Garbage In, Money Out

Thanks to composting, City Hall needn't be Tucson's only source of gas.

When the City Council meets Monday to discuss how to close a projected $45 million shortfall in the next fiscal year's budget, one item it won't be considering is an "environmental" fee. First unsuccessfully proposed a year ago by City Manager James Keene to raise $8.5 million annually to help defray the cost of garbage disposal, the $6-a-month charge quickly met with public outrage and political criticism. So this year Keene has shelved that idea and is tentatively suggesting across-the-board cuts from every department instead.

Despite that decision, the enormous cost of disposing of an ever-increasing amount of stuff along with remediating environmental problems at past landfill sites will continue to pile up. But there might be some encouraging news on the horizon: Selling methane gas produced by buried garbage is beginning to generate some sizable sums of money in other parts of the country. Critics, however, contend the city isn't being nearly aggressive enough in converting its solid waste into a revenue provider.

According to Eliseo Garza, director of Tucson's Solid Waste Department, the city's Los Reales landfill has a privately funded system that collects methane gas. This gas, which is sold to Tucson Electric Power Company, can generate electricity for 4,000 homes and has an estimated retail value of $3.8 million. But almost all the profit goes to the firm that installed the gas collection and distribution system.

While this methane gas system might be expanded in the future, thus producing additional money for the city, retired University of Arizona engineering professor Stuart Hoenig believes Tucson has been dragging its feet far too long in using its garbage to grow more income. Almost a decade ago he recommended to the City Council in vain that it develop an approach to treating landfills that would dramatically increase the amount of methane gas produced while vastly shortening the time required before the garbage pile shrank.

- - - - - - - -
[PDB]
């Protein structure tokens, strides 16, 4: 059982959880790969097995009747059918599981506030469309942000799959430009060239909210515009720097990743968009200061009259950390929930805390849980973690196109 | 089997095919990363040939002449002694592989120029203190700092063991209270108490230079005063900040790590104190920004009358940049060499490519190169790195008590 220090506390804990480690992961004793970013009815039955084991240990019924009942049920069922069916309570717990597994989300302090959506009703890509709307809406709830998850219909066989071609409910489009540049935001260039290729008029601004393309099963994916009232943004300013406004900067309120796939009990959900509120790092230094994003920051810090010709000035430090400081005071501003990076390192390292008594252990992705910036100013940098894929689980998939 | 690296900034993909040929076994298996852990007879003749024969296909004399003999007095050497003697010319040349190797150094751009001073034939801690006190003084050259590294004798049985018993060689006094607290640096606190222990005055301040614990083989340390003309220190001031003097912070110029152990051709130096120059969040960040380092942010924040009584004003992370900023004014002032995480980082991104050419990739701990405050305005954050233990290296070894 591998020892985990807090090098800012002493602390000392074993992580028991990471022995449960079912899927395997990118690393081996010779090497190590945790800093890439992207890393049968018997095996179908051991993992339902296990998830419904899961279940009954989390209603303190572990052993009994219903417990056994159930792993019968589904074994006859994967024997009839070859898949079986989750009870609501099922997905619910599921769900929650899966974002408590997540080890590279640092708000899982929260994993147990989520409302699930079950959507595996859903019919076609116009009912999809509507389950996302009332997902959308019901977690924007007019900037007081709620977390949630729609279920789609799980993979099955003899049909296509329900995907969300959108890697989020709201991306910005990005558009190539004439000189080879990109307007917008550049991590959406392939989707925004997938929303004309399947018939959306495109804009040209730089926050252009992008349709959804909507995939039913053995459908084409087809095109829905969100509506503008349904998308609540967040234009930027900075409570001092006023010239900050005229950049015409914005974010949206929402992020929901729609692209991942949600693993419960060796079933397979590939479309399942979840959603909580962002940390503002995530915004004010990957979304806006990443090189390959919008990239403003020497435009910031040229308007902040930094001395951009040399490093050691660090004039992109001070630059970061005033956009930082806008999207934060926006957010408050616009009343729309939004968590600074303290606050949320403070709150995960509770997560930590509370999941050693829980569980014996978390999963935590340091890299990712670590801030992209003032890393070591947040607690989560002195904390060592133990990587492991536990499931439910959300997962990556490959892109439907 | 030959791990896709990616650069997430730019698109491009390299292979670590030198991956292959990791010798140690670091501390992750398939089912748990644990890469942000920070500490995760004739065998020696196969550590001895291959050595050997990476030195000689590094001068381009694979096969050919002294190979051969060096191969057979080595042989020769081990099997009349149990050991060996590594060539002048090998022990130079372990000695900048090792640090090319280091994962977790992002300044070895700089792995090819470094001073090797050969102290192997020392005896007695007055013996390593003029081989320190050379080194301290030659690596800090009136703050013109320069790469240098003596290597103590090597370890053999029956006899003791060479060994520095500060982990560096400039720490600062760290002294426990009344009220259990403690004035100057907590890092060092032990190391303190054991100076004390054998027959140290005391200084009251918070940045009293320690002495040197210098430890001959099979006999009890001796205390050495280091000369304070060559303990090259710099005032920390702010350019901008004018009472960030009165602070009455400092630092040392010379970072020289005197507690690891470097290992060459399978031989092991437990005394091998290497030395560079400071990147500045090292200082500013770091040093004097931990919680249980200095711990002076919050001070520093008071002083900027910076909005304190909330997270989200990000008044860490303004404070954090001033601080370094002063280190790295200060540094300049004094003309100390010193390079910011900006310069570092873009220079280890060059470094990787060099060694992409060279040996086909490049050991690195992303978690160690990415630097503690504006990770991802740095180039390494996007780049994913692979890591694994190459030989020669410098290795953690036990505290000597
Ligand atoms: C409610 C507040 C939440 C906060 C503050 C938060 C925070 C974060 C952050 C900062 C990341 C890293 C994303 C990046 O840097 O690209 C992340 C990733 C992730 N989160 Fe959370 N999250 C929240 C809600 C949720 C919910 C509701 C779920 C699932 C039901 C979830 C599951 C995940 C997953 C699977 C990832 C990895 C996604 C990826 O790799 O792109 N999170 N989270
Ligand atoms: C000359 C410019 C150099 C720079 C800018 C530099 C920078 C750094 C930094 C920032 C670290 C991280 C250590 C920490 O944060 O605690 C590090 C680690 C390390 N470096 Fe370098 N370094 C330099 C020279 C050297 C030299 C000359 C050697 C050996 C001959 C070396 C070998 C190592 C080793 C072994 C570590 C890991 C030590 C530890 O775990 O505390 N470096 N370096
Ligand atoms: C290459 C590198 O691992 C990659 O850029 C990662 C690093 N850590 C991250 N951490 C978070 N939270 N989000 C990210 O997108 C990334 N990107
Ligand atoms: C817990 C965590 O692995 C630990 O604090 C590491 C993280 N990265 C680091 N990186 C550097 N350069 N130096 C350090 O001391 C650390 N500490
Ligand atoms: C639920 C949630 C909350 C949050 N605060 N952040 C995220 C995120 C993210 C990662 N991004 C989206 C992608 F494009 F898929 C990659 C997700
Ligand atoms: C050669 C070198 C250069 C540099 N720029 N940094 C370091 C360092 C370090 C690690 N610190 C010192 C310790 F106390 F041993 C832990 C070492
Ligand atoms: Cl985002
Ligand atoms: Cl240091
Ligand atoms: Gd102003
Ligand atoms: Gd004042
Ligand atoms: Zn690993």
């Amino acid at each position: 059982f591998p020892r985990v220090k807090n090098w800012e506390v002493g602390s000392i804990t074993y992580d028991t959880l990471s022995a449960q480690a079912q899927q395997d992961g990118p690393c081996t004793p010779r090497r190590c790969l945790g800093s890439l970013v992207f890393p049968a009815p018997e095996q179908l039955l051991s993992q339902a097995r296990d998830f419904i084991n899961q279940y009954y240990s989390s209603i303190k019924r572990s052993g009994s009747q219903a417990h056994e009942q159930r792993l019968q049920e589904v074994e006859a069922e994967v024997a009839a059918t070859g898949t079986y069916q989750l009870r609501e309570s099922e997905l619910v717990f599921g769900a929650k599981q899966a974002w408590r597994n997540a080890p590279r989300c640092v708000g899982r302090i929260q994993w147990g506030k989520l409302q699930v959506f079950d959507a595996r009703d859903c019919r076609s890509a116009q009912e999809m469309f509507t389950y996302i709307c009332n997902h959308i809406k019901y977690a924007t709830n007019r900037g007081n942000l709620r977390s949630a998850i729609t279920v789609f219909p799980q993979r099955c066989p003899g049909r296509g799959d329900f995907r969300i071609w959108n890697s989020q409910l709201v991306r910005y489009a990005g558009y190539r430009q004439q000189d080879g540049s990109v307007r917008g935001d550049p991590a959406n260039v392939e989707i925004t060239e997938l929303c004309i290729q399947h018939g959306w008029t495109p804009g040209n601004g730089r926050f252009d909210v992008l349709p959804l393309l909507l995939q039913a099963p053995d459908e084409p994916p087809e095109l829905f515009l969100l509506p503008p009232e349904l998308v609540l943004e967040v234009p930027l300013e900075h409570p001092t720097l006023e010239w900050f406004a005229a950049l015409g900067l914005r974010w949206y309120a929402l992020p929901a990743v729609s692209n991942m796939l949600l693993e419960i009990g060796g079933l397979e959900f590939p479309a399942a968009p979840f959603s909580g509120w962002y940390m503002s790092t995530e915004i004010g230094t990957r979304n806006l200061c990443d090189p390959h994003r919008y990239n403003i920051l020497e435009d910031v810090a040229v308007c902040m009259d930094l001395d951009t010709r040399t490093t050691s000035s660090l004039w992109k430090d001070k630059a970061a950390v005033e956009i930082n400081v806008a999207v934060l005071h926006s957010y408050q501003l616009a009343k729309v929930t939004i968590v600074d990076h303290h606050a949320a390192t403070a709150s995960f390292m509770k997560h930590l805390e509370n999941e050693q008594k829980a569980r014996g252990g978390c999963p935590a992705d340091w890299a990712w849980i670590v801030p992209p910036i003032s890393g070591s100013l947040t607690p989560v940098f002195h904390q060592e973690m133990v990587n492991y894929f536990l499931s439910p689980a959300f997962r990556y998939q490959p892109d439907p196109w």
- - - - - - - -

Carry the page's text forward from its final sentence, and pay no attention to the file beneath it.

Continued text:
"The city has a pit, they dump stuff into it, but it doesn't destroy the material," Hoenig says of the existing situation. "It is a very, very slow process which needs bigger and bigger landfills. It just never ends."

Instead, Hoenig was proposing that Tucson use a process that would add liquid to a landfill was free of construction material, automobile parts and similar items in order to accelerate the breakdown of the garbage. When that is done anaerobically, or in the absence of oxygen, gases including methane are produced in greater quantities than with normal landfilling.

Hoenig's suggestion went nowhere. He says of the response, "When the council discovered they would have to work with Pima County on it, they lost interest. They must think it is easier to do things the same old way their grandfathers did."